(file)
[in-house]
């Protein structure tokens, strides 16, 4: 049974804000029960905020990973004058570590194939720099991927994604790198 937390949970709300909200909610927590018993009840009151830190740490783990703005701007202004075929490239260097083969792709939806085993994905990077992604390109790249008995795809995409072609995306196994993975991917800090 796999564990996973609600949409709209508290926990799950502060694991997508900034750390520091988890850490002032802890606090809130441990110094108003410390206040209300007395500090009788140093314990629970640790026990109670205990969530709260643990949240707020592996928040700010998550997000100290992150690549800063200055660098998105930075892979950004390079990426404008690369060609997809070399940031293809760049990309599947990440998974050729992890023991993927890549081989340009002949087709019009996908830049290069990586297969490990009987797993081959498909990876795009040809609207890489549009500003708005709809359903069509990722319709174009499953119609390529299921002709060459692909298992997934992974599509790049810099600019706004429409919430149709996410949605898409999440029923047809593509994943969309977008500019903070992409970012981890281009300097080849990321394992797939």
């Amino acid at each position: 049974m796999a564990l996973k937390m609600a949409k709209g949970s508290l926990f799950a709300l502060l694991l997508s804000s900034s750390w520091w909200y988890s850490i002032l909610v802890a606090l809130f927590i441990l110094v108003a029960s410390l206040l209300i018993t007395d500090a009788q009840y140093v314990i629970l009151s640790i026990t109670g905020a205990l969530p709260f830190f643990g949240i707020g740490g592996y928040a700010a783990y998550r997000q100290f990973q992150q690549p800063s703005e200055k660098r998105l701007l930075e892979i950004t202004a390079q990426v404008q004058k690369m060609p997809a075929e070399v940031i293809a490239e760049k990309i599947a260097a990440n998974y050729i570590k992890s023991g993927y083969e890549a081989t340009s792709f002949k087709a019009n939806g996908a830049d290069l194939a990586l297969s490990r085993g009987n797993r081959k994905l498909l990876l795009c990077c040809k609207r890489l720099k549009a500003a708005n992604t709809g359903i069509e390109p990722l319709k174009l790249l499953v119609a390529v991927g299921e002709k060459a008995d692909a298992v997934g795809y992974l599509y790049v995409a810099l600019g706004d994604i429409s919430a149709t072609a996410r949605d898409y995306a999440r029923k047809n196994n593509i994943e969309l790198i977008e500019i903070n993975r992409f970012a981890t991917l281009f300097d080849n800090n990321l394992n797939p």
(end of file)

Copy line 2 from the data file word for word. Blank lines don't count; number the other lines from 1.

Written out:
């Protein structure tokens, strides 16, 4: 049974804000029960905020990973004058570590194939720099991927994604790198 937390949970709300909200909610927590018993009840009151830190740490783990703005701007202004075929490239260097083969792709939806085993994905990077992604390109790249008995795809995409072609995306196994993975991917800090 796999564990996973609600949409709209508290926990799950502060694991997508900034750390520091988890850490002032802890606090809130441990110094108003410390206040209300007395500090009788140093314990629970640790026990109670205990969530709260643990949240707020592996928040700010998550997000100290992150690549800063200055660098998105930075892979950004390079990426404008690369060609997809070399940031293809760049990309599947990440998974050729992890023991993927890549081989340009002949087709019009996908830049290069990586297969490990009987797993081959498909990876795009040809609207890489549009500003708005709809359903069509990722319709174009499953119609390529299921002709060459692909298992997934992974599509790049810099600019706004429409919430149709996410949605898409999440029923047809593509994943969309977008500019903070992409970012981890281009300097080849990321394992797939």